Two thousand sixteen was a decent year for Lake Superior’s rainbow trout and steelhead along Minnesota’s North shore. With the social media monster growing ever larger and creating exponentially greater fishing pressure, I have decided to hold off on posting regular updates and create more of an end-of-season summary instead. We had some great days on the water this year so I will be doing this in several installments.
As of the end of April, 1,395 rainbow trout had been captured at the French River trap. This is really good news since the long-term average is 884. But fishing success has not followed with the high numbers of fish captured which has been a bit of a mystery to the locals who fish the shore regularly. Before much of the fish rearing migrated to the Spire Valley hatchery, fishing was quite good in the fall and all winter. For the past several years, this has not been the case – but the numbers of fish are still out there which has been baffling.
Joe caught this nice female rainbow trout on one of his very own hand-tied jigs.
My friend Joe was putting in his time early on trying to catch a rainbow trout from shore this year and when he finally did, he texted me a picture I will not soon forget. The fish did not grab my attention but the fact that he put it on the front seat of his truck! I think he was pretty excited to get that first fish of the year.
This trout received special treatment and even got to ride shotgun in Joe’s truck!
Once in a while, things really came together for us…
A banner day catching rainbow trout along Lake Superior’s North shore.
One of the nicer looking steelhead from this spring.
Some of the rainbows get a fungus that grows on them. No one is really sure what causes it, but apparently it is harmless… yet I have seen fish that appear blind in one eye if the fungus covers much of their face. I don’t care much for catching these fungus-faced trout but they still put up a good fight.
It was a typical day at the fish hatchery. Fish roe and milt were stripped from live fish using compressed air. Before fertilization, the eggs are first disinfected because of concerns for disease. They are then moved into special tanks where they hatch into baby rainbow trout. Something happened on this day that no one ever noticed. One of those fish eggs mutated.
Did it have something to do with the treatment process for disease? Was something else introduced by accident? Did some kind of green ooze leak into the tank? Are we witnessing the first ever mutant ninja rainbow trout? Whatever it was that happened – on this day, Tina was born.
This is not Tina, but possibly an answer to another question:
Some people believe Tina is the result of a transgenic trout experiment gone wrong. (Researchers have developed transgenic rainbow trout with enhanced muscle growth that results in fish with what have been described as six-pack abs and muscular shoulders.)
My friend Mitch and I were sitting on some late ice early this spring sight fishing for these big Lake Superior rainbow trout when we first met her. We couldn’t believe our eyes. Very slowly she just coasted through the water underneath us. An enormous mutant. She must have been 12″ tall or more and well over 30″ long. Her belly was so wide and saggy it ballooned out wider than her back so when you looked straight down at her she just looked goofy. There was clearly something different about this fish besides her unnatural proportions. She did not look or behave like a normal hatchery trout. It was clear that she had a higher brain function than any other fish. This was Tina.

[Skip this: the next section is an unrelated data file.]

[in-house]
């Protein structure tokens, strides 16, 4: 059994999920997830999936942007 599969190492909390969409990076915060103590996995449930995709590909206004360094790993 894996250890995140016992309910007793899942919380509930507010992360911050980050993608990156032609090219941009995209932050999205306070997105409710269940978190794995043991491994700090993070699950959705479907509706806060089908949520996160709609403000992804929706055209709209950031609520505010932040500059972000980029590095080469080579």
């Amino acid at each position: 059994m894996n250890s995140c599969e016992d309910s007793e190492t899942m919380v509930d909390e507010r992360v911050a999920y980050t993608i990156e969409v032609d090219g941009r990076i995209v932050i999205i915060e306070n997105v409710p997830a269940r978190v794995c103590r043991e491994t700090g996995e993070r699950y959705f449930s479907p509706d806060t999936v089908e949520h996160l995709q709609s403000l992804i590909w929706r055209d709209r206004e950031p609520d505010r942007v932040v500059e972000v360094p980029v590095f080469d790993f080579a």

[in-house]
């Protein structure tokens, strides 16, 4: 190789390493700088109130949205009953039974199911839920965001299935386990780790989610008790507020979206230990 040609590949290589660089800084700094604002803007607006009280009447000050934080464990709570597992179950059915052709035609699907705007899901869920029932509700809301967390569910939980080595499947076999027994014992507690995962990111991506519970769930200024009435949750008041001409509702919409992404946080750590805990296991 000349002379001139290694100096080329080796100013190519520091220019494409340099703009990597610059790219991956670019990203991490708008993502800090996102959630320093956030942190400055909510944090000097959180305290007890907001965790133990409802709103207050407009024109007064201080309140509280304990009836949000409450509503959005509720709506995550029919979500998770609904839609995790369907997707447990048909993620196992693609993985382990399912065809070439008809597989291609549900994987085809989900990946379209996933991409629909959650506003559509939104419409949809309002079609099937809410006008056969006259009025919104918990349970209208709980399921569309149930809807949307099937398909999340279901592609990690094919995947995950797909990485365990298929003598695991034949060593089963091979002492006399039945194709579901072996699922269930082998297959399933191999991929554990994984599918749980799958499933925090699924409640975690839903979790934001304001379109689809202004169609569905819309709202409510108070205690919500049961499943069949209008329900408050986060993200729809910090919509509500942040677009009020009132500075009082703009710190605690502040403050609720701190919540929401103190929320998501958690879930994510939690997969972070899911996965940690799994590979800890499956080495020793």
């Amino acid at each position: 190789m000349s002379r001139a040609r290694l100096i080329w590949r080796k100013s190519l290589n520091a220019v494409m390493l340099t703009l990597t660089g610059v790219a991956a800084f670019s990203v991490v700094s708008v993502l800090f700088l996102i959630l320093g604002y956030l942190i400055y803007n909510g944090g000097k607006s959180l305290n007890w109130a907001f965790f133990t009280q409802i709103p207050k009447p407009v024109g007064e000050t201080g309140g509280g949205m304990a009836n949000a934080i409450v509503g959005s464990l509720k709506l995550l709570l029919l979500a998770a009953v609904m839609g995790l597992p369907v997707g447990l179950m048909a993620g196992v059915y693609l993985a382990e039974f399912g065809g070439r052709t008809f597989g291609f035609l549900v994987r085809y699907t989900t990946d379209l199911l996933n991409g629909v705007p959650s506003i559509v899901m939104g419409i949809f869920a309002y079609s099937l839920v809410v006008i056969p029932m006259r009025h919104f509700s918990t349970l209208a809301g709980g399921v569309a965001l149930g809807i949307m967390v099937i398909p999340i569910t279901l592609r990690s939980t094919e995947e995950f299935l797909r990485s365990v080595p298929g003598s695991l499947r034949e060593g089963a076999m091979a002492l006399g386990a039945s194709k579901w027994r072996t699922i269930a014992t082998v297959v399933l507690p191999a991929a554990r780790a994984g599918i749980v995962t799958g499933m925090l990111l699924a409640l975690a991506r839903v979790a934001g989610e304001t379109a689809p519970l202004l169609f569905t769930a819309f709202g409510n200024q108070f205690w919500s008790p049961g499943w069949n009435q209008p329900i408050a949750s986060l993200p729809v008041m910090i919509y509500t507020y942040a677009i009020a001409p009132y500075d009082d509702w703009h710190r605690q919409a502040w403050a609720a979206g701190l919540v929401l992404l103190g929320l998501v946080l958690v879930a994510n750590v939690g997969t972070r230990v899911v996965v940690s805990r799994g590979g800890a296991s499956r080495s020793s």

There are rumors that Tina was born with two heads and after one head fell off, she was left with twice the brain power and twice the normal body size of any other trout.
Again and again, she would circle through and slowly coast circles around our presentations without even moving a fin or tail. Already, each of us had iced a couple of nice rainbow trout, but Tina was too smart to fall for our tricks. Each time she came by nice and slow, she would look straight up at our presentation out of the corner of her eye – almost head cocked like a curious bird – studying them very closely. I wonder now if she was looking straight up through the gaping hole in the ice and studying me, looking me right in the eye.
We tried every dirty trick we new at the time to try to coax Tina to bite, but each time she would just study everything very slowly and deliberately. We ended the day with more questions than answers. And I have since made it my goal for this season to find Tina.
I know I have been close. Below you will find pictures of Helga and Henry – both large fish who were in cahoots with Tina and caught in recent week. They were interrogated at length as to Tina’s whereabouts. All that we could get out of them was that they knew Tina and she was still out there somewhere close by. Henry and Helga did not get the chance to go back and warn Tina. I’m not taking any chances. I will find her. If not this year then next when she continues to grow even more massive and further mutate.
The ice was deteriorating quickly but we were determined to get one more day in before it was gone. Calm winds and steady temperatures were on our side. Action was not fast and furious, but we spent all day and there were just enough fish around to keep us interested.
When I first walked out, I did not know what I was looking at and walked right on past.
Less than 48 hours prior, the ice was borderline walk-able and this deer found out the hard way. It must have wandered out at night, broke through and couldn’t make it back out, dying of exhaustion and drowning. Sad.
Mitch with his first big Lake Superior rainbow through the ice.
Steelhead season is fast approaching. Here is an excellent tutorial from Tightline Productions for tying quality egg yarn patterns in consistent size and shape.